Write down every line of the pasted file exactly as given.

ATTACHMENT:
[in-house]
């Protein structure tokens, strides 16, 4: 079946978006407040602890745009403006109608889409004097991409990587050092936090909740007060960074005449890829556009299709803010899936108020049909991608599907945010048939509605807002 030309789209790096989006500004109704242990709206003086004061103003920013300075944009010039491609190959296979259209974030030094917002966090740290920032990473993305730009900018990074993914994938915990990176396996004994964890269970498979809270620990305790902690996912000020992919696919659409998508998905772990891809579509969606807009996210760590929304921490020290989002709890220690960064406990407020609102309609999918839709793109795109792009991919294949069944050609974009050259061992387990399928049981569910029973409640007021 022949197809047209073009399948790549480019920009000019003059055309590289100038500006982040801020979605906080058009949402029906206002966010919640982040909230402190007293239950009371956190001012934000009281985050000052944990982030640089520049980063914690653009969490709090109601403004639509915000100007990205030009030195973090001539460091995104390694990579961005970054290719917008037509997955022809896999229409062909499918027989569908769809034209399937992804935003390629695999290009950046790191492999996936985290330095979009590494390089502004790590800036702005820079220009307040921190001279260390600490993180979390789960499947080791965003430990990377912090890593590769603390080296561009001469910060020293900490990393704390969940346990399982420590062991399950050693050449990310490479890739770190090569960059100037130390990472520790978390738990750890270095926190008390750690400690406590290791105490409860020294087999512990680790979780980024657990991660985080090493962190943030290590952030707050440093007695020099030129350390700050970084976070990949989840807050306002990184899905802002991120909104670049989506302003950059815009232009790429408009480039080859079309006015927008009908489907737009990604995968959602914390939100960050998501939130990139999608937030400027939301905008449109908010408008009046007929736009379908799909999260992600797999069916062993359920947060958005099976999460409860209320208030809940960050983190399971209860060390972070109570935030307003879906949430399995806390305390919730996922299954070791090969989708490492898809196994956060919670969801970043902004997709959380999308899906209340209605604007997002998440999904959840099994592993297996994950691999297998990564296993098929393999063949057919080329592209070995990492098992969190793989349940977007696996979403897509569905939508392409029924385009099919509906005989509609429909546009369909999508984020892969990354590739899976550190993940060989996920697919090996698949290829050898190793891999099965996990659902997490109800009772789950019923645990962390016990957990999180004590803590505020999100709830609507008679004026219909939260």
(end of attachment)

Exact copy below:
[in-house]
């Protein structure tokens, strides 16, 4: 079946978006407040602890745009403006109608889409004097991409990587050092936090909740007060960074005449890829556009299709803010899936108020049909991608599907945010048939509605807002 030309789209790096989006500004109704242990709206003086004061103003920013300075944009010039491609190959296979259209974030030094917002966090740290920032990473993305730009900018990074993914994938915990990176396996004994964890269970498979809270620990305790902690996912000020992919696919659409998508998905772990891809579509969606807009996210760590929304921490020290989002709890220690960064406990407020609102309609999918839709793109795109792009991919294949069944050609974009050259061992387990399928049981569910029973409640007021 022949197809047209073009399948790549480019920009000019003059055309590289100038500006982040801020979605906080058009949402029906206002966010919640982040909230402190007293239950009371956190001012934000009281985050000052944990982030640089520049980063914690653009969490709090109601403004639509915000100007990205030009030195973090001539460091995104390694990579961005970054290719917008037509997955022809896999229409062909499918027989569908769809034209399937992804935003390629695999290009950046790191492999996936985290330095979009590494390089502004790590800036702005820079220009307040921190001279260390600490993180979390789960499947080791965003430990990377912090890593590769603390080296561009001469910060020293900490990393704390969940346990399982420590062991399950050693050449990310490479890739770190090569960059100037130390990472520790978390738990750890270095926190008390750690400690406590290791105490409860020294087999512990680790979780980024657990991660985080090493962190943030290590952030707050440093007695020099030129350390700050970084976070990949989840807050306002990184899905802002991120909104670049989506302003950059815009232009790429408009480039080859079309006015927008009908489907737009990604995968959602914390939100960050998501939130990139999608937030400027939301905008449109908010408008009046007929736009379908799909999260992600797999069916062993359920947060958005099976999460409860209320208030809940960050983190399971209860060390972070109570935030307003879906949430399995806390305390919730996922299954070791090969989708490492898809196994956060919670969801970043902004997709959380999308899906209340209605604007997002998440999904959840099994592993297996994950691999297998990564296993098929393999063949057919080329592209070995990492098992969190793989349940977007696996979403897509569905939508392409029924385009099919509906005989509609429909546009369909999508984020892969990354590739899976550190993940060989996920697919090996698949290829050898190793891999099965996990659902997490109800009772789950019923645990962390016990957990999180004590803590505020999100709830609507008679004026219909939260």